To engage the students with this topic, I would pose a question asking the students, “What would happen if the Eiffel Tower wasn’t congruent on all four sides?” This question alone opens the floor for many different discussions to take place, but my main goal would be to establish what congruent is by definition, and how does that effect shapes and their placement. Through this question we would come to the conclusion that  the tower would either lean, not be sturdy, or maybe not even stand at all if the sides of the Eiffel Tower were not congruent. This shows how important measurements are when building buildings. My next step would be to go over how to solve for sides of triangles or squares if they are congruent. Once this is established, I can pose the question, “Now what if we were not given any angles or measurements? How could we tell if triangles are congruent?” This opens the room up for ideas how this would be done, and I would introduce the Theorems of Side-Angle-Side, Side-Side-Side, Angle-Side-Angle, and Angle-Angle-Side. Without going to extreme detail, I would express how important it is for them to grasp the concepts of solving for unknowns on triangles so that they are able to later, in Geometry, understand and utilize the idea for the theorems.

E1. How can technology, be used to effectively engage students with this topic?

No matter where you go these days, technology is everywhere, so why not embrace it? There are two ways that technology can be useful in the classroom. One with websites or activities online that shed new light to a topic that is being taught, and also by helping students learn skills on technology that they will need later on. There are not many jobs out there, if any that do not use technology, so helping students get a grasp on it sooner rather than later may help them later on. My engagement for this aspect on my topic would be to do an online activity. Depending on the school, this will either be done in the classroom or a computer lab. I’ll have the students log on and open up this website: Cool Math . This website would be terrific in opening up this subject. I believe this because it doesn’t just jump right in to solving for unknowns. It gives you a quick overview of the relationships certain shapes have, then it gives you an odd geometric figure to find the perimeter of. This figure only has so many measurements given to them, and they have to solve for the rest using the relationships and definitions of the shapes involved. Another really interesting attribute I liked about this website, was that each shape had its own color. When it came time to solve for the big oddly shaped geometric figure, each shape involved was colored differently. This is great because I know how hard it is for some students to distinguish shapes from one another, and this might be a way for them to better visual the shape and its encountering partners to help tell what the relationship may be.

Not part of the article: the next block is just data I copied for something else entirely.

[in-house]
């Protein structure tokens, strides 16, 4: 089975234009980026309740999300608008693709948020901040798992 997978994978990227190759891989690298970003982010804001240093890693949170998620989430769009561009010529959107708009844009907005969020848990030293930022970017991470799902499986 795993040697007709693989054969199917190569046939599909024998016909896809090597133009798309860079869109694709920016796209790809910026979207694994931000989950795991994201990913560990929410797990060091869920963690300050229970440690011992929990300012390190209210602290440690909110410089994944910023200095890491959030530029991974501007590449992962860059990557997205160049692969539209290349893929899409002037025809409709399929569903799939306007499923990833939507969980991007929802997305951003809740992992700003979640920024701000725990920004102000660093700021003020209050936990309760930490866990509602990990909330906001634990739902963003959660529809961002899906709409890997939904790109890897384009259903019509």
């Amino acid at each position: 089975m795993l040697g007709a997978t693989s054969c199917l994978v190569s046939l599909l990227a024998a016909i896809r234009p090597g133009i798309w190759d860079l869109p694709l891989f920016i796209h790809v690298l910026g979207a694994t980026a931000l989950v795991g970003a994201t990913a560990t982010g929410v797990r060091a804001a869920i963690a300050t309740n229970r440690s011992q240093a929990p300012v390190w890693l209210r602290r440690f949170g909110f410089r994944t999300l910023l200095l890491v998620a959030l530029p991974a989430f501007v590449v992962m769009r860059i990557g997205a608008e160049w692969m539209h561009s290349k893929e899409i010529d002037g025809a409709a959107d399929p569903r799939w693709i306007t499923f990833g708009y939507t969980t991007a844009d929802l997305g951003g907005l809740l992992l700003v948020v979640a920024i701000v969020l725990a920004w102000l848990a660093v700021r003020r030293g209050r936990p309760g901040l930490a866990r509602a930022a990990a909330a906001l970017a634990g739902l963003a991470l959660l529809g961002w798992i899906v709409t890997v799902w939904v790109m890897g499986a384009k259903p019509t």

# Engaging students: Absolute value

In my capstone class for future secondary math teachers, I ask my students to come up with ideas for engaging their students with different topics in the secondary mathematics curriculum. In other words, the point of the assignment was not to devise a full-blown lesson plan on this topic. Instead, I asked my students to think about three different ways of getting their students interested in the topic in the first place.

I plan to share some of the best of these ideas on this blog (after asking my students’ permission, of course).

This student submission again comes from my former student Andrew Wignall. His topic, from Pre-Algebra: absolute value.

What interesting things can you say about the people who contributed to the discovery and/or the development of this topic?

In some sense, absolute value has been with us for a long time, but it’s also relatively recent.  Distances have always been measured as a positive value – Denton and Dallas are 39 miles apart, for instance.  It’s not that one is 39 miles away, and the other is -39 miles away – they’re both the same distance apart.  We take negative numbers for granted in our lives now, and have learned to accept them relatively early in our advancing math education in schools.  Absolute value developed as a way to “remove” the negative from negative numbers for calculation and discussion.